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The " sugar rush".

(27 Posts)
Daddima Wed 13-Sep-17 14:38:59

My sons refuse to believe me when I say there's no such thing!
When they were small, birthday parties had sugary sweets, cakes, Coca Cola etc, and there was only the behaviour which was normal for children hyped up by attending a party.

When I worked in Early Years, one mother told me to give her son Coca Cola before she collected him, and she would know immediately. I never gave him it, but on three occasions she brought him next day and said she knew he'd had it the day before, as he was more hyperactive than normal!

Wheniwasyourage Wed 13-Sep-17 17:37:47

I have seen 3 small boys at a family party sitting on the stairs giggling helplessly after having unaccustomed fizzy drinks, and am quite convinced that a sugar rush exists! It took ages for them to come down from it too.

vampirequeen Wed 13-Sep-17 17:53:11

I think they get over excited and it leads to the appearance of the 'sugar rush'. They can run around and be silly whilst blaming sugar.

MissAdventure Wed 13-Sep-17 17:57:48

I wish I could have a rush of some kind. I drink coffee with 2 sugars all day, and haven't had one yet. I must have built up my immunity..

Riverwalk Wed 13-Sep-17 18:17:35

You're quite right Daddima any healthy child with a normal pancreas will not have a sugar rush.

Children will be boisterous and excited when at parties or playing with pals.

ExaltedWombat Thu 14-Sep-17 10:25:32

If you tell a child sugar will affect him, advantage will be taken! But anything that reduces sugar consumption may be classed as a harmless white lie, I suppose.

Disgruntled Thu 14-Sep-17 10:28:24

I cut out sugar some years ago, then caved in to temptation one afternoon when a friend brought a battenburg round and I turned into Miss Trunchbull. It certainly wasn't an enjoyable high, I felt very tense and irritable.

damewithaname Thu 14-Sep-17 10:32:49

There no is such thing. However, some children have allergies to coloured foods (yellow or green) and that can be passed off as a sugar rush to those who don't know this... most, if not all children get super excited for any kind of party.

SueDoku Thu 14-Sep-17 11:00:58

While I accept that scientific tests have proved that the so-called 'sugar rush' does not exist, I know that my DGC, if given sweets or cake, will runup and down the garden (or the living room if it's wet) like the Duracell bunny... No particular reason - and she's not like it if she hadn't had sugary food (& she's alone, so not excited by others). I have no explanation for this - but her behaviour really does seem linked to sugar intake.
I've also know a child who was definitely very badly affected by E numbers - he was always lively, but his behaviour turned 'nasty' if he'd had sweets etc containing E numbers; without them he was a delightful handful...!

mischief Thu 14-Sep-17 11:09:31

Have to watch the sugar intake of my 5 year old dgd. If she has too much, and that could be a fizzy drink, she is uncontrollable to the state of hysteria. She is getting better but it's still something we have to watch.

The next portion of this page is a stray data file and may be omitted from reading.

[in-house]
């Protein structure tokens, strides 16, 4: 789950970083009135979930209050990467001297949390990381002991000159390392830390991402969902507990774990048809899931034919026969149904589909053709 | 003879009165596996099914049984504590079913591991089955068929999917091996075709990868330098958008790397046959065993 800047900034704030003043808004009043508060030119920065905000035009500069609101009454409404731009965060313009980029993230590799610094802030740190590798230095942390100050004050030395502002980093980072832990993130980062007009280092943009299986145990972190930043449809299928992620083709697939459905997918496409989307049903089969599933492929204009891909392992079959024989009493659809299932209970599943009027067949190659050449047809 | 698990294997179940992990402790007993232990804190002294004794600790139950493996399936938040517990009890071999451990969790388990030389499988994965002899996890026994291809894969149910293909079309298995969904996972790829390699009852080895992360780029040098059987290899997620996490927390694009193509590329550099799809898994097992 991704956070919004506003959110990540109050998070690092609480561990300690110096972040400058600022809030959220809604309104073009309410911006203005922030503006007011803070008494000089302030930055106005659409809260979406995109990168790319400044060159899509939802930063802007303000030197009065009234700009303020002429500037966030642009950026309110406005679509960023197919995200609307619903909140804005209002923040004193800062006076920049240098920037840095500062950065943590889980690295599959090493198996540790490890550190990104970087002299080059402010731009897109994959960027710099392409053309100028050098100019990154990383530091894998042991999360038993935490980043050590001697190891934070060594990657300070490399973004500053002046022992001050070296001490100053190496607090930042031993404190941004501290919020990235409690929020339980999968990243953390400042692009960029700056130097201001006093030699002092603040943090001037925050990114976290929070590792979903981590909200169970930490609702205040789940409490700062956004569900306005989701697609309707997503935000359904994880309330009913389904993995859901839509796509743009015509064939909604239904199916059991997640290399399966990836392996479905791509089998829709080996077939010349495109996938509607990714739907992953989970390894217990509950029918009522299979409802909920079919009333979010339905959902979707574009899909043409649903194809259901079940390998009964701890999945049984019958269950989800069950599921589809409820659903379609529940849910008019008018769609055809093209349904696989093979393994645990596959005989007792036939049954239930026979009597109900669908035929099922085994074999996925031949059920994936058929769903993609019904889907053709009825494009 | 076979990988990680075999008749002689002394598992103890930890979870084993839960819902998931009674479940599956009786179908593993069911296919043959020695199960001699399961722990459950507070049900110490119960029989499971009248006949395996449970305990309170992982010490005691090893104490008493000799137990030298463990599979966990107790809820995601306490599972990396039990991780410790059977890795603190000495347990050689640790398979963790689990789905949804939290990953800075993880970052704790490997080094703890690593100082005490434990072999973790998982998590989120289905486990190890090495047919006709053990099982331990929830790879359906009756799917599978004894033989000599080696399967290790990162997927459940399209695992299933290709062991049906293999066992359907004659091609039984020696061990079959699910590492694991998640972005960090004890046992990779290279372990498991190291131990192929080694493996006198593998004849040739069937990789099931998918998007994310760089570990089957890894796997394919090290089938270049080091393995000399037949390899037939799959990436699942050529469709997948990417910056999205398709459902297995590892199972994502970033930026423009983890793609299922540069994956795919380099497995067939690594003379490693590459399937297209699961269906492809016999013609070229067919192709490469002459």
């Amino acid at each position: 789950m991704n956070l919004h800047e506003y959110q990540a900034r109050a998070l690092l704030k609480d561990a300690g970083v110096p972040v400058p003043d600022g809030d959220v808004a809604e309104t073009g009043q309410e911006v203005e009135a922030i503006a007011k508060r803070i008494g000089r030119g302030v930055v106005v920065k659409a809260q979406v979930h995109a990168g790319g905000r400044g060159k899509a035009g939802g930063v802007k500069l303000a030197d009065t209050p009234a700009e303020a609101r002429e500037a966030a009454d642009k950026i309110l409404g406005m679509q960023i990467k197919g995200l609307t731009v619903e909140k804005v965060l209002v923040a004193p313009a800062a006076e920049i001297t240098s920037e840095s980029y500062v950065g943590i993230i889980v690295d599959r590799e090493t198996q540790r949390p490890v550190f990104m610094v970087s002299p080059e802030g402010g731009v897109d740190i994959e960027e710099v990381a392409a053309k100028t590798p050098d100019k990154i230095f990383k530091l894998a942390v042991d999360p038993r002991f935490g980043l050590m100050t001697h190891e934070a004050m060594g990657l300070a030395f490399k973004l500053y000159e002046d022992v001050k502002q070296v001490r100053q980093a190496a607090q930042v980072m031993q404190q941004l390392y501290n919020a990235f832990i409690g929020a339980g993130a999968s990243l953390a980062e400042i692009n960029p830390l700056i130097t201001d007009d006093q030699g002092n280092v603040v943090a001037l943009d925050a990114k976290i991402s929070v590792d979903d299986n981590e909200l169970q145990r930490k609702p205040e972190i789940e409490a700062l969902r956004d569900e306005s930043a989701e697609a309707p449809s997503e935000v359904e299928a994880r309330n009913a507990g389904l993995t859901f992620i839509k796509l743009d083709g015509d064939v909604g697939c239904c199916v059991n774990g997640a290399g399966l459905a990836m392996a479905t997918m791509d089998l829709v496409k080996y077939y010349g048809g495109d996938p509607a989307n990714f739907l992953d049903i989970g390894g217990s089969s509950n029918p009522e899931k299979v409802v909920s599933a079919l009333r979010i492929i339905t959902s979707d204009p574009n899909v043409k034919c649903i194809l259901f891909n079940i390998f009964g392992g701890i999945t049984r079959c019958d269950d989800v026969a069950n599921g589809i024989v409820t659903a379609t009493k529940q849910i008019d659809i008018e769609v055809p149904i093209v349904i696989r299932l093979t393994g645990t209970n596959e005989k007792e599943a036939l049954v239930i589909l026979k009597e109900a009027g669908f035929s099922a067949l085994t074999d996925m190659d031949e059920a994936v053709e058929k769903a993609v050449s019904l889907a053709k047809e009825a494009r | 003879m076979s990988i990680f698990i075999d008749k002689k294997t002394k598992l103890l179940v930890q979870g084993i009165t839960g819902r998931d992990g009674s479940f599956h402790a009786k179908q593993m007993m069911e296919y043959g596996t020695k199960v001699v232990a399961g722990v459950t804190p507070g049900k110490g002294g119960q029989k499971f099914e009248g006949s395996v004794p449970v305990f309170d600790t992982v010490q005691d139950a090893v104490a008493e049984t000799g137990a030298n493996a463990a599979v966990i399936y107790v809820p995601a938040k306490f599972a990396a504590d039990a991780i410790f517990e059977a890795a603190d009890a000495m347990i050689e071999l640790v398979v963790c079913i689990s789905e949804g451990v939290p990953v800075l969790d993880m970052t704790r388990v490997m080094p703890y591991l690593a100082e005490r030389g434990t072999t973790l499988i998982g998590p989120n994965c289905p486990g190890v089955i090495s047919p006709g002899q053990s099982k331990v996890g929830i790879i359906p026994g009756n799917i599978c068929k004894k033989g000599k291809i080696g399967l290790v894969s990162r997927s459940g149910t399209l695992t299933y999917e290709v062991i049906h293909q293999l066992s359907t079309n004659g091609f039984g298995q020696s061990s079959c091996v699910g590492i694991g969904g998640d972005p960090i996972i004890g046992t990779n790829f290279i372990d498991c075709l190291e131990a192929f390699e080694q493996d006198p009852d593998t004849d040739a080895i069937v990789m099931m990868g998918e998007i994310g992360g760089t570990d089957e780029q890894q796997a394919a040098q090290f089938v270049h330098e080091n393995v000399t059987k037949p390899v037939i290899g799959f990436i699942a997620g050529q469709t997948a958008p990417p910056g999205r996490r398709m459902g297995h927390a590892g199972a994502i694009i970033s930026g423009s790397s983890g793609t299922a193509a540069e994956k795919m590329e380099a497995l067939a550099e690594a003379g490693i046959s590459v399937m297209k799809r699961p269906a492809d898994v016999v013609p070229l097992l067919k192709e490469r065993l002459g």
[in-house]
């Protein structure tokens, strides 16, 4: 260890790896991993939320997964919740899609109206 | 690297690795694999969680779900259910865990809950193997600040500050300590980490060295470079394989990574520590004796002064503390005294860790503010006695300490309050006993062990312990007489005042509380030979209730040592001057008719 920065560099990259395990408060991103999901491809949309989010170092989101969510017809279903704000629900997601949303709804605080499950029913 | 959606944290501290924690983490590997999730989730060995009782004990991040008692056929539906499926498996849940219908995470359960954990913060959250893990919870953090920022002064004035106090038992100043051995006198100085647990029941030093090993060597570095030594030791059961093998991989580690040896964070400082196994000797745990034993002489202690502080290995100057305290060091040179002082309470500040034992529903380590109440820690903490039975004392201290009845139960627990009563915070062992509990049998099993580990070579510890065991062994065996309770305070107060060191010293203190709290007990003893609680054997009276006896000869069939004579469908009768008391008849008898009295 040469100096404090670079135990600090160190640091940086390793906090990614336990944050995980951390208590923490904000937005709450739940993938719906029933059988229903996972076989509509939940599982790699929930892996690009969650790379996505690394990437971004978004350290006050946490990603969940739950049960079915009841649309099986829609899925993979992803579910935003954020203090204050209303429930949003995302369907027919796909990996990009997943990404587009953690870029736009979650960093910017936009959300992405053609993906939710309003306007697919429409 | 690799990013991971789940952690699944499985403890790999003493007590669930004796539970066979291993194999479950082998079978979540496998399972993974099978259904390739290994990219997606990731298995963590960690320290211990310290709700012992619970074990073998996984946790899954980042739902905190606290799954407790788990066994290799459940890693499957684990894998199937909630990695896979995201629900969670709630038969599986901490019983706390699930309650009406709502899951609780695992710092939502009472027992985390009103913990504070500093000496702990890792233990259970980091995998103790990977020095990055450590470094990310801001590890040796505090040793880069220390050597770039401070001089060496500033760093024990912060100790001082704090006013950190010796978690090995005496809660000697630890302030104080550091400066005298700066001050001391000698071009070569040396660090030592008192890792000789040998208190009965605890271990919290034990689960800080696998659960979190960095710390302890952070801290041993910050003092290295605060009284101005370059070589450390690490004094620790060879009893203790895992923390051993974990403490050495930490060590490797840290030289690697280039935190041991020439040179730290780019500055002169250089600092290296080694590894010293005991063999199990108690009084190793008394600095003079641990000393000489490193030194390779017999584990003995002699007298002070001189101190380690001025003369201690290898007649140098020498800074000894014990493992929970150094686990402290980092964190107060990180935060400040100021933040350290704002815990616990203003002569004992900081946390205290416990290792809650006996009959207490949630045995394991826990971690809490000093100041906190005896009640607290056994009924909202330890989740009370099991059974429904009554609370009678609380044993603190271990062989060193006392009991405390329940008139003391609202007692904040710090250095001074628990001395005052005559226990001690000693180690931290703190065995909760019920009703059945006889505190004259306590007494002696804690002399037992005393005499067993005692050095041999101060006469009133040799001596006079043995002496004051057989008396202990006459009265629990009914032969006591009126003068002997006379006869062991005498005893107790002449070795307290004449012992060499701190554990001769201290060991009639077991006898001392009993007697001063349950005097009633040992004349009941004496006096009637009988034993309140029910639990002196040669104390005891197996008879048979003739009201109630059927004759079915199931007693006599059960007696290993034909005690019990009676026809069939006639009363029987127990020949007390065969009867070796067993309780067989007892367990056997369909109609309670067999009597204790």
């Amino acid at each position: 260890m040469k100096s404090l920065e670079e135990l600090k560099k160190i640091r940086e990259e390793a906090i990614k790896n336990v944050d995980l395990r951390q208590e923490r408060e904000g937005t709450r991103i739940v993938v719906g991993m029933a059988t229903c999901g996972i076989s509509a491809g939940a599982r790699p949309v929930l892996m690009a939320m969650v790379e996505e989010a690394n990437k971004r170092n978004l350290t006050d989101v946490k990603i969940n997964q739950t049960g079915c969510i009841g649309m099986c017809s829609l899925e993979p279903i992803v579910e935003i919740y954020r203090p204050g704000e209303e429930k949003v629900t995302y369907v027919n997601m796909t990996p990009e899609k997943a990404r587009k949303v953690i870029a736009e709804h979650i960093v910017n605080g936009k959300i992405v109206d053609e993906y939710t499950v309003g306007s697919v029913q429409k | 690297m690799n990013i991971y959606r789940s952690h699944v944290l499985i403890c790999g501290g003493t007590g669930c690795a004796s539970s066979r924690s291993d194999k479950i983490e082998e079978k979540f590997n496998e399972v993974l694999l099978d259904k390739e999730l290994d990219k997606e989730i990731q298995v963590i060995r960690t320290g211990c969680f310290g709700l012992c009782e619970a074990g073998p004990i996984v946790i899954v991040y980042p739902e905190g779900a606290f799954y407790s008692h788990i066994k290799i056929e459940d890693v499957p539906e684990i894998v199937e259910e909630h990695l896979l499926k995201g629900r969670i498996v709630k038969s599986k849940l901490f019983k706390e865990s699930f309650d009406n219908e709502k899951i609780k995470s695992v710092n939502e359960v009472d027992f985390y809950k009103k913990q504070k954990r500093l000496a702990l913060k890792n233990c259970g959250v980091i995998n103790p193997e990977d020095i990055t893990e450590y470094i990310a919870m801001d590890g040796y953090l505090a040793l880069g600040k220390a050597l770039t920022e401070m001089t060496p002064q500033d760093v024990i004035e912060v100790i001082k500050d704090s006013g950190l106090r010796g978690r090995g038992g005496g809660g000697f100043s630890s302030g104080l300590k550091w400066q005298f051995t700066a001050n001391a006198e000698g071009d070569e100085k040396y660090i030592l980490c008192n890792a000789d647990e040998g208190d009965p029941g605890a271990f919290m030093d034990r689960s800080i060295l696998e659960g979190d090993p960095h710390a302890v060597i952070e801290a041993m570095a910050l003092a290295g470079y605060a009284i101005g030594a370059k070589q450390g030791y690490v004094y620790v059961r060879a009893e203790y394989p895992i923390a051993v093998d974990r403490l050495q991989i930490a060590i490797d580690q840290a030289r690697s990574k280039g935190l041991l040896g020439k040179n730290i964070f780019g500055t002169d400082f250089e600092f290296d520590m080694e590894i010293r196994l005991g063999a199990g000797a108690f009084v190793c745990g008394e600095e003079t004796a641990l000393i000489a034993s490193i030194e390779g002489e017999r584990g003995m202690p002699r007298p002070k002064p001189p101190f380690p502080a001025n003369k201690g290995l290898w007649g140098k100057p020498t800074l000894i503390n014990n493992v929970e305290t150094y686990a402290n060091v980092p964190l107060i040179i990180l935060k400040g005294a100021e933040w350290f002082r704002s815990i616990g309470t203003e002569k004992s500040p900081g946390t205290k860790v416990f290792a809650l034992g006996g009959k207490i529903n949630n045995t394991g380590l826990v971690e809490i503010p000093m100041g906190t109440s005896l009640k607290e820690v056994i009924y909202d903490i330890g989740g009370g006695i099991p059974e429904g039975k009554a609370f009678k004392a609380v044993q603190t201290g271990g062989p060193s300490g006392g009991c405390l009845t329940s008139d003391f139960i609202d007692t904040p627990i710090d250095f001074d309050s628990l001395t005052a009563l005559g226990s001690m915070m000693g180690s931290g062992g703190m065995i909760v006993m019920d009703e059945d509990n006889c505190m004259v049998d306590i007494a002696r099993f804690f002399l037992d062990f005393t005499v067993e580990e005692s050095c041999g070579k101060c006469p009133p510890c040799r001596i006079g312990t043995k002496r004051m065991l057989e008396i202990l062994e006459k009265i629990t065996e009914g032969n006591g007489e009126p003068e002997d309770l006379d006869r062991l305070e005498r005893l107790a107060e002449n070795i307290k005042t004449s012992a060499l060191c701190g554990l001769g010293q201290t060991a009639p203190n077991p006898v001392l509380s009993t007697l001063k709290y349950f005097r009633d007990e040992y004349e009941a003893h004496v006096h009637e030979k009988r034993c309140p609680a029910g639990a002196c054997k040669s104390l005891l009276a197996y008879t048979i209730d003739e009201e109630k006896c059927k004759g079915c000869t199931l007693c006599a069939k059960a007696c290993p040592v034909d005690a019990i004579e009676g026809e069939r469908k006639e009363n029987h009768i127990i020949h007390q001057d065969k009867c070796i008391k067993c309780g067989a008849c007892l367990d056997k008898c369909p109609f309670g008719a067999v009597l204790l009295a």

I overindulged one evening on cakes and I couldn't get to sleep for hours so.....YES there is such a thing as a sugar rush.

EmilyHarburn Thu 14-Sep-17 11:25:24

If you eat sugar then your body produces more insulin. I think that every person is different in how they experience this. so it seems that sugar rush is a sudden and brief burst of energy supposedly experienced after the consumption of food or drink with a high sugar content.

missdeke Thu 14-Sep-17 11:53:38

Probably if a child is given a spoonful of sugar (or two) it won't cause a rush but when combined with other ingredients in fizzy drinks and sweets it certainly can have an effect.

adaunas Thu 14-Sep-17 12:12:46

Don't know if there's a sugar rush, but I do know that if I'm really tired on the way home, a couple of sweets or a sugar cube will give me enough energy to shop and get home.

polyester57 Thu 14-Sep-17 12:27:23

I am trying hard to stick to a low carb diet, but the sugar thing is the hardest. I guess that I (we all) were brought up eating a lot of sugar, home baked cakes, biscuits, drinks, etc. It was brought home to me a few years ago, when I brought home some strawberries for my grandchildren and my mother said "mash them up with some sugar". That´s the way we nearly always had fruit. With sugar. And it would have been unthinkable to just drink plain water, the way my grandchildren drink now. We always had orange squash. I always get a yearning for sugar late of an evening and usually have a small chocolate bar. Feel dead guilty but can´t help myself.

NemosMum Thu 14-Sep-17 12:28:07

'Sugar rush' is an American invention and just an excuse for bad behaviour management. Unless you are diabetic, within 15 minutes of absorption of sugar in any form, your body will have restored the blood to a normal level of glucose. If it did not, you would rapidly suffer damage to vital organs, and that is what happens in uncontrolled diabetes. Of course, it's really a very bad idea to have a lot of sugary things, but the notion of 'sugar rush' is at best just a psychological condition brought about by expectation. If you continue to eat and drink sugary things, you will end up with insulin insensitivity which is characteristic of Type 2 diabetes, but NO SUGAR RUSH!

Imperfect27 Thu 14-Sep-17 12:44:55